Do you have a lot of medical bills that you pay on each month? Could those medical bills be deducted from your tax bill this year? I was helping my mother take care of all of her finances after my dad passed away. I didn't realize how many bills she had coming in each month for medical treatments that my dad had undergone months, even a year earlier. I started doing some research about medical bills and tax deductions. If you have medical bills, take a minute to read through this blog to gain some knowledge that can help you decide what you can do when tax time comes around.
If you're looking for additional retirement investing opportunities and you have a large chunk of cash that you can invest all at once, an annuity might be the product you're looking for. Give that money to an insurance company and get checks every month in return; sounds nice, doesn't it? Depending on the type of annuity you choose, you could be adding a stable source of income to your life -- or you could be tying up money and getting very little in return. Here are four things you need to know about buying an annuity for your retirement.
Simpler Is Better
Some annuities are straightforward and stable, like souped-up certificates of deposit. For example, with a fixed-rate annuity, you deposit the money with the insurance company, and each month, the company pays you part of the principal along with some interest. No matter what happens in the world, you get that interest rate every month. You can have the money distributed now, or place it on hold until you're closer to retirement.
Other forms aren't so simple. Some annuities are linked to equities and have rates and returns that vary wildly. These might be good if you have cash to burn and are purposefully looking for a financial thrill ride. But if you're trying to supplement your income, a steadier, albeit potentially lower, fixed rate would be better.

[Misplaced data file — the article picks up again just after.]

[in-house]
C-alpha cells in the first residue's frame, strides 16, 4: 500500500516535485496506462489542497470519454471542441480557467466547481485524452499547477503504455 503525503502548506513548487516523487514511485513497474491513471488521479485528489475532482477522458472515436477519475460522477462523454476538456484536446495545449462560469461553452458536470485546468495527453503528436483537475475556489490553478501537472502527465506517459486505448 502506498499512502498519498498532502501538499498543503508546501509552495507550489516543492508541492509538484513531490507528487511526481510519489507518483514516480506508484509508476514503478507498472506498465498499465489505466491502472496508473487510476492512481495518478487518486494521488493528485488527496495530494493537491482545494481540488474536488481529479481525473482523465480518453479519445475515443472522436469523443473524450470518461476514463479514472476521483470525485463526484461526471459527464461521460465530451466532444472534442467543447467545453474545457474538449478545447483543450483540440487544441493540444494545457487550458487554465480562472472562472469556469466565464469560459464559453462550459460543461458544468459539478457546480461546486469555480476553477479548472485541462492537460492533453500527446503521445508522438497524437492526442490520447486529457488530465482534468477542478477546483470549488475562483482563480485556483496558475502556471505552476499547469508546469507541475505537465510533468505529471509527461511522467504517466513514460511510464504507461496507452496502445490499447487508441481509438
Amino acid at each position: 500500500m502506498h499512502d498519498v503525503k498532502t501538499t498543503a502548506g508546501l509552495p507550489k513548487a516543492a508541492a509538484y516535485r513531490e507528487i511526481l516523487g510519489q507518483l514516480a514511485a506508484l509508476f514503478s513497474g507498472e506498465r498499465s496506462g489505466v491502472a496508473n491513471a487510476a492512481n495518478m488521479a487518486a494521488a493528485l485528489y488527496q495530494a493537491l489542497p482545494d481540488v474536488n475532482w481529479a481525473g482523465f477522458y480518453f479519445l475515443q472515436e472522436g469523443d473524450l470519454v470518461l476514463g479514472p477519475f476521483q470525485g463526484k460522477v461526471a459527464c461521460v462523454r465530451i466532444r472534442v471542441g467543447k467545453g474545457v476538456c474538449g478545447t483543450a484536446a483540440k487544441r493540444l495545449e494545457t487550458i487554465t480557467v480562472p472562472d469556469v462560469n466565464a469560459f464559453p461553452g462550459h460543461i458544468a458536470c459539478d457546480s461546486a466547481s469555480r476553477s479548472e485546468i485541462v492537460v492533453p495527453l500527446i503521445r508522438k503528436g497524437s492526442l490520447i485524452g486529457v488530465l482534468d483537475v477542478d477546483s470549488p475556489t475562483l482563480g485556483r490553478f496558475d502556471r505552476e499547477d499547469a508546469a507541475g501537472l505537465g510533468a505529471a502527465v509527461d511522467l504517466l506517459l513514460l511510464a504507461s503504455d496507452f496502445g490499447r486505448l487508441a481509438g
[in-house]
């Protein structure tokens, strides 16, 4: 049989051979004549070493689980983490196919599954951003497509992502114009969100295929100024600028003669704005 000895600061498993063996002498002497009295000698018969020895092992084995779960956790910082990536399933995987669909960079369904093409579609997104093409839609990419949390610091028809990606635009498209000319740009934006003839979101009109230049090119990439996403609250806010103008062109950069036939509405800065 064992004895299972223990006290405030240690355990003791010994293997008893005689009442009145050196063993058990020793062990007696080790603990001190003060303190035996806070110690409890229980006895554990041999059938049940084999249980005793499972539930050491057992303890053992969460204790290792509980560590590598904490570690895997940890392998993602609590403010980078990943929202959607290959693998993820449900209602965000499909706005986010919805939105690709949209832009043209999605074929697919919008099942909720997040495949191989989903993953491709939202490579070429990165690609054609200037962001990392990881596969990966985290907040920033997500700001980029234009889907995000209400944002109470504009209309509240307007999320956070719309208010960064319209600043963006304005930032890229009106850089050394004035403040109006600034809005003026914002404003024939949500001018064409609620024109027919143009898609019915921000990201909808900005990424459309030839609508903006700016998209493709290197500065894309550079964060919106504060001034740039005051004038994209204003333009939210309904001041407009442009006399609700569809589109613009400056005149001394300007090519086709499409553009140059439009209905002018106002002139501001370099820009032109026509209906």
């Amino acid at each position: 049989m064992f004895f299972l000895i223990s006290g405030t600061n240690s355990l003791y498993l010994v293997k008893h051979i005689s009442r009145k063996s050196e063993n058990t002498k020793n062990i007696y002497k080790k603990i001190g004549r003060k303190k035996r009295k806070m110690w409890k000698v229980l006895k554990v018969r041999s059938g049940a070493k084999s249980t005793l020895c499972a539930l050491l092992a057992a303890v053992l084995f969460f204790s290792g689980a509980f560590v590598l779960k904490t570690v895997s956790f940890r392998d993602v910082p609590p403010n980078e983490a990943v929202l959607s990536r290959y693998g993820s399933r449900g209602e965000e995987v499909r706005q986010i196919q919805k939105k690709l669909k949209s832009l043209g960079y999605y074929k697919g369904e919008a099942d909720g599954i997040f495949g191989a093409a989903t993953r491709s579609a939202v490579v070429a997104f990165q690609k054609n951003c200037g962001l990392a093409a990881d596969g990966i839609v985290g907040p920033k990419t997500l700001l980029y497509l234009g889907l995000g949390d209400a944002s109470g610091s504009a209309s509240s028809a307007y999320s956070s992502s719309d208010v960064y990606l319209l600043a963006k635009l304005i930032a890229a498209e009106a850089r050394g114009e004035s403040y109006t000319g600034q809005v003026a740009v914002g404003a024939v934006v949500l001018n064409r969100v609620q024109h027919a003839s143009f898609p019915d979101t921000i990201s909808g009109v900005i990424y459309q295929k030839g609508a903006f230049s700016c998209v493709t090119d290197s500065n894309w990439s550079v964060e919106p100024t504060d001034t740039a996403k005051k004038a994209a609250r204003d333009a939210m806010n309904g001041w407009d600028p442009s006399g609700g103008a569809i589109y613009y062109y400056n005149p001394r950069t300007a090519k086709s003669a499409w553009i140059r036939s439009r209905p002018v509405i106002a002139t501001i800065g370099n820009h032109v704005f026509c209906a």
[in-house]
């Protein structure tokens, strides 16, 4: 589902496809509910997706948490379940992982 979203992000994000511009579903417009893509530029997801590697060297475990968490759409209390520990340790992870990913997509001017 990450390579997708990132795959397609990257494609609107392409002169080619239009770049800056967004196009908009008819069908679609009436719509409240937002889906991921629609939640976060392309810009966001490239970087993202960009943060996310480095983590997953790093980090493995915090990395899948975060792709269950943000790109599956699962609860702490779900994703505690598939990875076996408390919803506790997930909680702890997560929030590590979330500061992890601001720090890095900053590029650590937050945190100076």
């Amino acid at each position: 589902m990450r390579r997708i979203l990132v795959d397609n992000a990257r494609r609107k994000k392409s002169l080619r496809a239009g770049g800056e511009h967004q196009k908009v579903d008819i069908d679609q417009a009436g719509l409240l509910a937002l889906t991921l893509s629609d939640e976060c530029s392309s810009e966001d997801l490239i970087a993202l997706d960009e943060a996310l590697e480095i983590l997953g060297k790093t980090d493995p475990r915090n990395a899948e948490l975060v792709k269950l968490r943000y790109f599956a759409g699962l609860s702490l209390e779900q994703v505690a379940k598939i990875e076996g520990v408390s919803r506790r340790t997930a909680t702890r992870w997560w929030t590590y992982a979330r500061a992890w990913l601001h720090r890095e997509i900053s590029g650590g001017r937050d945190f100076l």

Distributions from the annuity typically lower the annuity's principal amount. In other words, the annuity can run out, depending on how you have it set up. If you're relatively young, taking payments now could mean that later in your retirement, you would see the annuity income stream end. Waiting until later to take distributions or even buy the annuity in the first place could be a better choice.
You'll Still Owe Taxes
Annuities aren't tax-free. They can be tax-deferred, meaning you wouldn't pay taxes on the gains until you actually got them, but you'd still have to take taxes into account when calculating your income from the annuity. You wouldn't be able to use everything you got, and that could really affect your bottom line.
Death Benefits Aren't Guaranteed
If the annuity outlives you, it isn't guaranteed to go to your beneficiaries. You can add a death rider that states the remainder of the annuity will go to your heirs, but you have to specifically discuss that with the insurance company. Often a remaining annuity will go to the insurance company after you die. This can also vary by the state the annuity is in; for example, an annuity that you're taking distributions from might go to the insurance company, but an annuity that's on hold and waiting for you to authorize distributions could go to your heirs if you die before you start taking the funds.
If you're interested in annuities, you should talk to a financial advisor to find the best combination of riders and rates for you. Annuities can be a very handy place to park some money, but you want to be sure that you're getting the best -- and safest -- possible return on the money.Share